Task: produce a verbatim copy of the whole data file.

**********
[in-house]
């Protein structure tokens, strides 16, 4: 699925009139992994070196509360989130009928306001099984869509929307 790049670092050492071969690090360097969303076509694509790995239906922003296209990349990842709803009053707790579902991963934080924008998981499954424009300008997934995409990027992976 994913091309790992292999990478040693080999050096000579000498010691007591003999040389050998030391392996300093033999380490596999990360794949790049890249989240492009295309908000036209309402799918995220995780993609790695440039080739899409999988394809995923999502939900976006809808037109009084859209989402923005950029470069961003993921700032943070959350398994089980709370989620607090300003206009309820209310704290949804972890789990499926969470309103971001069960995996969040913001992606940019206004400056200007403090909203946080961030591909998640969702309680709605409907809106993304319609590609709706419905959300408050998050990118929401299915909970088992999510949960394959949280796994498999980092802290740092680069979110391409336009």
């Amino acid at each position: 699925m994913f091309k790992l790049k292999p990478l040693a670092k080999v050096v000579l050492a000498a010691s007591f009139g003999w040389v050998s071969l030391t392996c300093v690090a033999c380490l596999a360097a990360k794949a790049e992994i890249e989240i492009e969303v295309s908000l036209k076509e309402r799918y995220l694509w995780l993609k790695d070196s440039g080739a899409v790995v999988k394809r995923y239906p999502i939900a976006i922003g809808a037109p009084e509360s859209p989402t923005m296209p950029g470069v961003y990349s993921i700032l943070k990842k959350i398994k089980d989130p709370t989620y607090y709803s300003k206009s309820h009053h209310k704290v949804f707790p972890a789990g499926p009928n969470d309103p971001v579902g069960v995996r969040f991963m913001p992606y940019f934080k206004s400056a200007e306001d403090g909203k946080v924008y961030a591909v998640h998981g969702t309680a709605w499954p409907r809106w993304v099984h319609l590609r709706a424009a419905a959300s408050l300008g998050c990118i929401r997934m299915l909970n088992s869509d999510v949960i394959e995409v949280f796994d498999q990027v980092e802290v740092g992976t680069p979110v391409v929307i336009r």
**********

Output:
[in-house]
């Protein structure tokens, strides 16, 4: 699925009139992994070196509360989130009928306001099984869509929307 790049670092050492071969690090360097969303076509694509790995239906922003296209990349990842709803009053707790579902991963934080924008998981499954424009300008997934995409990027992976 994913091309790992292999990478040693080999050096000579000498010691007591003999040389050998030391392996300093033999380490596999990360794949790049890249989240492009295309908000036209309402799918995220995780993609790695440039080739899409999988394809995923999502939900976006809808037109009084859209989402923005950029470069961003993921700032943070959350398994089980709370989620607090300003206009309820209310704290949804972890789990499926969470309103971001069960995996969040913001992606940019206004400056200007403090909203946080961030591909998640969702309680709605409907809106993304319609590609709706419905959300408050998050990118929401299915909970088992999510949960394959949280796994498999980092802290740092680069979110391409336009």
């Amino acid at each position: 699925m994913f091309k790992l790049k292999p990478l040693a670092k080999v050096v000579l050492a000498a010691s007591f009139g003999w040389v050998s071969l030391t392996c300093v690090a033999c380490l596999a360097a990360k794949a790049e992994i890249e989240i492009e969303v295309s908000l036209k076509e309402r799918y995220l694509w995780l993609k790695d070196s440039g080739a899409v790995v999988k394809r995923y239906p999502i939900a976006i922003g809808a037109p009084e509360s859209p989402t923005m296209p950029g470069v961003y990349s993921i700032l943070k990842k959350i398994k089980d989130p709370t989620y607090y709803s300003k206009s309820h009053h209310k704290v949804f707790p972890a789990g499926p009928n969470d309103p971001v579902g069960v995996r969040f991963m913001p992606y940019f934080k206004s400056a200007e306001d403090g909203k946080v924008y961030a591909v998640h998981g969702t309680a709605w499954p409907r809106w993304v099984h319609l590609r709706a424009a419905a959300s408050l300008g998050c990118i929401r997934m299915l909970n088992s869509d999510v949960i394959e995409v949280f796994d498999q990027v980092e802290v740092g992976t680069p979110v391409v929307i336009r």